When It Comes to Exercise, Little Things Mean a Lot


Swiping your credit card at the pump burns only five fewer calories than walking into the gas station to pay. Opening a bag of pre-sliced veggies expends just 12 fewer calories than washing, slicing and chopping fresh ones. Riding the elevator uses 15 fewer calories than climbing three flights of stairs.

But add up the energy it takes to do these and 17 other common tasks in a sedentary manner--and compare the result with the calories burned performing the same tasks actively--and the difference is the energy equivalent of 2 1/2 pounds of body fat over a month and 30 pounds over a year, says a Dallas epidemiologist who is a pioneer in the growing movement to “jump-start” our increasingly obese, sedentary society.

“When you expend a little less energy doing numerous tasks over time, the end result can be a substantial weight change,” says Steven N. Blair, director of research at the Cooper Institute, which was founded in 1970 to study the effects of exercise on health. Blair also served as senior scientific editor for the landmark U.S. Surgeon General’s 1996 Report on Physical Activity and Health, which concluded that a modest amount of moderate exercise could reduce the risk of numerous chronic diseases including heart disease, type 2 diabetes, hypertension and some cancers.

Though much of the debate surrounding America’s obesity epidemic focuses on our “super size” junk food diet, Blair says the major--and often unrecognized--culprit is the “gradual ratcheting down of daily life activity.” In a recent editorial in the Mayo Clinic Proceedings, he blames our widening waistlines on the dramatic decline in daily energy expenditure that has resulted from increased mechanization on the job, labor-saving devices at home and changing cultural practices such as online shopping, drive-up windows and “cocooning” with videos and mega-channel TV.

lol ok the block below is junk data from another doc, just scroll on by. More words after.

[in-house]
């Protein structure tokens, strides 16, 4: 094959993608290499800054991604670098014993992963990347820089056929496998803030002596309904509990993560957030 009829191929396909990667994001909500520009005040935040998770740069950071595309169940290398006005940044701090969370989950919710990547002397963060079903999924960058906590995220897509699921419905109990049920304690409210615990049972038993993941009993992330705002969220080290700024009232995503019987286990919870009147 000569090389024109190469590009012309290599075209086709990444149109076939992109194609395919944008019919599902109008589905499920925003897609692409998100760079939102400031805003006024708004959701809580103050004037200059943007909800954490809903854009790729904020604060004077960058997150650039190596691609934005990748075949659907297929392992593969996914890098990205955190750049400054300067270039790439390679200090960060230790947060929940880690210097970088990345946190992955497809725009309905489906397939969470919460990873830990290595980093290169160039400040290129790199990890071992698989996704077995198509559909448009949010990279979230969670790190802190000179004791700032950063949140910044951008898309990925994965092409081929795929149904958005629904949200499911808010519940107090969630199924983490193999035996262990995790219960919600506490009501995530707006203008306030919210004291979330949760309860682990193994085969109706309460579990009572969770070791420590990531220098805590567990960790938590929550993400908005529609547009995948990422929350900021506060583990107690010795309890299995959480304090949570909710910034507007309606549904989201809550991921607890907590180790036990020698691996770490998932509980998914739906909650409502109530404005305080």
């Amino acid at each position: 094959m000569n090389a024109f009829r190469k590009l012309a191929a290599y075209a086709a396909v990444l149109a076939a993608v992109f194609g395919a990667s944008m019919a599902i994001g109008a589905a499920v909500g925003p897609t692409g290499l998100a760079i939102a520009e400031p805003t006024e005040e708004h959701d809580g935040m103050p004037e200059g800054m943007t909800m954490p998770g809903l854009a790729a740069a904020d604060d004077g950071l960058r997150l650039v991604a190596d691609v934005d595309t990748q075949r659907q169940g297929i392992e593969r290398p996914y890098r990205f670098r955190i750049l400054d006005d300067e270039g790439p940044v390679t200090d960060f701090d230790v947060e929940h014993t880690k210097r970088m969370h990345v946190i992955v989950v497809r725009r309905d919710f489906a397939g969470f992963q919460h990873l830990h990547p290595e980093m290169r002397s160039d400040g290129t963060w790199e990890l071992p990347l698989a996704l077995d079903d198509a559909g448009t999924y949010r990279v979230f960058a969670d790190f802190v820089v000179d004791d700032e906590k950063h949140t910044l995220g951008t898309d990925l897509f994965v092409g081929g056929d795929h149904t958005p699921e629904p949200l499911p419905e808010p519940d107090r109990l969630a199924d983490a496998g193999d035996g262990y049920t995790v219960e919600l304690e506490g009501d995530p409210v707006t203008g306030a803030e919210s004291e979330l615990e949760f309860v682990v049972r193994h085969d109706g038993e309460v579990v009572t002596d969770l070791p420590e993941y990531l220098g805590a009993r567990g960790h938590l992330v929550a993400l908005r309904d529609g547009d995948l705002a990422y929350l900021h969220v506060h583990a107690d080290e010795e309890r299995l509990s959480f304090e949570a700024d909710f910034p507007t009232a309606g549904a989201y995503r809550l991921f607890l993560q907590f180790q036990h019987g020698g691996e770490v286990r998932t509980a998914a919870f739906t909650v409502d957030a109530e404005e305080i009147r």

“Most people don’t realize how very sedentary our lives have become,” Blair says. “But if we burn even 100 fewer calories each day, that’s the energy equivalent of 10 pounds of fat in a year.”

Blair contends that America’s diet and leisure-time exercise habits have changed little during the past few decades. Dietary surveys and other data collected by the U.S. Department of Agriculture "[suggest] that energy intake in the United States has not increased during the past 40 years,” he writes. Studies of physical activity habits only assess participation in leisure-time sports and fitness activities, says Blair, who adds that these numbers have remained constant over the last 25 years.

America’s alarming girth growth, say Blair and numerous other health experts, is directly related to “physical activity being engineered out of daily life.” In our computerized, remote-control culture--in which moving walkways whisk travelers through airports and doors fly open as if by magic--Blair says the average adult expends about 300 to 700 fewer calories per day than our parents did. Although numerous studies have demonstrated that lifestyle activities, such as climbing stairs and parking in the farthest space, can provide health benefits similar to those gained in a gym workout, Blair says our society has created a “toxic environment” that discourages movement. Streets are often too dangerous for pedestrians to cross, stairwells are frequently hidden, and parks in some areas are unsafe.